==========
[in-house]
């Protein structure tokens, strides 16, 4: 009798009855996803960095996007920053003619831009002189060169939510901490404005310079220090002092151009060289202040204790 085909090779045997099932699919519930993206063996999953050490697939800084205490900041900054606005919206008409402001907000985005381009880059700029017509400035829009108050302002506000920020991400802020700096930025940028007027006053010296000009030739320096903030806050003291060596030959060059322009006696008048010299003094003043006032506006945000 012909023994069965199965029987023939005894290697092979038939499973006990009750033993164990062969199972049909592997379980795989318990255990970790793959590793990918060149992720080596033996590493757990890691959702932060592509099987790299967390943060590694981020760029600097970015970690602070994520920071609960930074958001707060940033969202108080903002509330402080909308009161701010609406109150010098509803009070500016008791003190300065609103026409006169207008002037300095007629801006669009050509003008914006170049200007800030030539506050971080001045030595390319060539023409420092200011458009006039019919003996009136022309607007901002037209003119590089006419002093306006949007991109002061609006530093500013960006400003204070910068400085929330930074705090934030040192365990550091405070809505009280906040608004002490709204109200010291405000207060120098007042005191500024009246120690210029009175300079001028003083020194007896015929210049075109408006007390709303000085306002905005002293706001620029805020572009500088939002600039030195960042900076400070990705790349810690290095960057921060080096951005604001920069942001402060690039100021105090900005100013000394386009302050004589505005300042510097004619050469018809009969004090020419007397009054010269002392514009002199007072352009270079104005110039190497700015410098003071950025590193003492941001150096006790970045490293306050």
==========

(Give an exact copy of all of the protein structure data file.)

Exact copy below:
[in-house]
């Protein structure tokens, strides 16, 4: 009798009855996803960095996007920053003619831009002189060169939510901490404005310079220090002092151009060289202040204790 085909090779045997099932699919519930993206063996999953050490697939800084205490900041900054606005919206008409402001907000985005381009880059700029017509400035829009108050302002506000920020991400802020700096930025940028007027006053010296000009030739320096903030806050003291060596030959060059322009006696008048010299003094003043006032506006945000 012909023994069965199965029987023939005894290697092979038939499973006990009750033993164990062969199972049909592997379980795989318990255990970790793959590793990918060149992720080596033996590493757990890691959702932060592509099987790299967390943060590694981020760029600097970015970690602070994520920071609960930074958001707060940033969202108080903002509330402080909308009161701010609406109150010098509803009070500016008791003190300065609103026409006169207008002037300095007629801006669009050509003008914006170049200007800030030539506050971080001045030595390319060539023409420092200011458009006039019919003996009136022309607007901002037209003119590089006419002093306006949007991109002061609006530093500013960006400003204070910068400085929330930074705090934030040192365990550091405070809505009280906040608004002490709204109200010291405000207060120098007042005191500024009246120690210029009175300079001028003083020194007896015929210049075109408006007390709303000085306002905005002293706001620029805020572009500088939002600039030195960042900076400070990705790349810690290095960057921060080096951005604001920069942001402060690039100021105090900005100013000394386009302050004589505005300042510097004619050469018809009969004090020419007397009054010269002392514009002199007072352009270079104005110039190497700015410098003071950025590193003492941001150096006790970045490293306050």